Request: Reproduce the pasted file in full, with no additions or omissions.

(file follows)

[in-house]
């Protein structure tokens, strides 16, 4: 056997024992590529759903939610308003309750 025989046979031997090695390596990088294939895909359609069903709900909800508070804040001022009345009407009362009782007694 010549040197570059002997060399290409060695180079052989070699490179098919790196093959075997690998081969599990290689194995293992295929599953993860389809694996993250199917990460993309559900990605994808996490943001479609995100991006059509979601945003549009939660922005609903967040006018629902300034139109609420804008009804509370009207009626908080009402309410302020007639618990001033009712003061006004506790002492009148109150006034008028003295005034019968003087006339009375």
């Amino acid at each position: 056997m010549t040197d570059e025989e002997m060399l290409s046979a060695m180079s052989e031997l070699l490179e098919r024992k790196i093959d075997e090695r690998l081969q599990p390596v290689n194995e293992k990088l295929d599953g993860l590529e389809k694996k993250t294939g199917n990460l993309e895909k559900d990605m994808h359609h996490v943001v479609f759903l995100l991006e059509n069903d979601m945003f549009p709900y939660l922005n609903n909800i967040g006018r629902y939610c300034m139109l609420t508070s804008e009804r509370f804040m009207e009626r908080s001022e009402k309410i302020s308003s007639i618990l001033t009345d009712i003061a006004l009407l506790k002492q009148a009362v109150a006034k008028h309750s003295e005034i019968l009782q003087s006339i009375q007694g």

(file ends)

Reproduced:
[in-house]
């Protein structure tokens, strides 16, 4: 056997024992590529759903939610308003309750 025989046979031997090695390596990088294939895909359609069903709900909800508070804040001022009345009407009362009782007694 010549040197570059002997060399290409060695180079052989070699490179098919790196093959075997690998081969599990290689194995293992295929599953993860389809694996993250199917990460993309559900990605994808996490943001479609995100991006059509979601945003549009939660922005609903967040006018629902300034139109609420804008009804509370009207009626908080009402309410302020007639618990001033009712003061006004506790002492009148109150006034008028003295005034019968003087006339009375």
């Amino acid at each position: 056997m010549t040197d570059e025989e002997m060399l290409s046979a060695m180079s052989e031997l070699l490179e098919r024992k790196i093959d075997e090695r690998l081969q599990p390596v290689n194995e293992k990088l295929d599953g993860l590529e389809k694996k993250t294939g199917n990460l993309e895909k559900d990605m994808h359609h996490v943001v479609f759903l995100l991006e059509n069903d979601m945003f549009p709900y939660l922005n609903n909800i967040g006018r629902y939610c300034m139109l609420t508070s804008e009804r509370f804040m009207e009626r908080s001022e009402k309410i302020s308003s007639i618990l001033t009345d009712i003061a006004l009407l506790k002492q009148a009362v109150a006034k008028h309750s003295e005034i019968l009782q003087s006339i009375q007694g």